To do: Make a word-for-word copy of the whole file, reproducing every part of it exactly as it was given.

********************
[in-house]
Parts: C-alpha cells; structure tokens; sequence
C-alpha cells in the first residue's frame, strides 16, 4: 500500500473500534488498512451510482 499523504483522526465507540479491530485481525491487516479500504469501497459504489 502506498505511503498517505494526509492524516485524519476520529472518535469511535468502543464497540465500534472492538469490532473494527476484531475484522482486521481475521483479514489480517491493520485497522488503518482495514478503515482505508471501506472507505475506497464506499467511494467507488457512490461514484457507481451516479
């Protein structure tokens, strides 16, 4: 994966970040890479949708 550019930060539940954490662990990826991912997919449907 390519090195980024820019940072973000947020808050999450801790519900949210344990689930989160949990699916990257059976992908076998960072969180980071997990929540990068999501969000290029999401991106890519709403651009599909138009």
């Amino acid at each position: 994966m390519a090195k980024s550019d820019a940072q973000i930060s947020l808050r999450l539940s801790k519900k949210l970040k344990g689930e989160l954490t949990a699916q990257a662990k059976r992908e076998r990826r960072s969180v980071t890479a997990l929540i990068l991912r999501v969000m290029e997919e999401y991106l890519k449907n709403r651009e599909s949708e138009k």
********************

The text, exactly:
[in-house]
Parts: C-alpha cells; structure tokens; sequence
C-alpha cells in the first residue's frame, strides 16, 4: 500500500473500534488498512451510482 499523504483522526465507540479491530485481525491487516479500504469501497459504489 502506498505511503498517505494526509492524516485524519476520529472518535469511535468502543464497540465500534472492538469490532473494527476484531475484522482486521481475521483479514489480517491493520485497522488503518482495514478503515482505508471501506472507505475506497464506499467511494467507488457512490461514484457507481451516479
């Protein structure tokens, strides 16, 4: 994966970040890479949708 550019930060539940954490662990990826991912997919449907 390519090195980024820019940072973000947020808050999450801790519900949210344990689930989160949990699916990257059976992908076998960072969180980071997990929540990068999501969000290029999401991106890519709403651009599909138009």
């Amino acid at each position: 994966m390519a090195k980024s550019d820019a940072q973000i930060s947020l808050r999450l539940s801790k519900k949210l970040k344990g689930e989160l954490t949990a699916q990257a662990k059976r992908e076998r990826r960072s969180v980071t890479a997990l929540i990068l991912r999501v969000m290029e997919e999401y991106l890519k449907n709403r651009e599909s949708e138009k």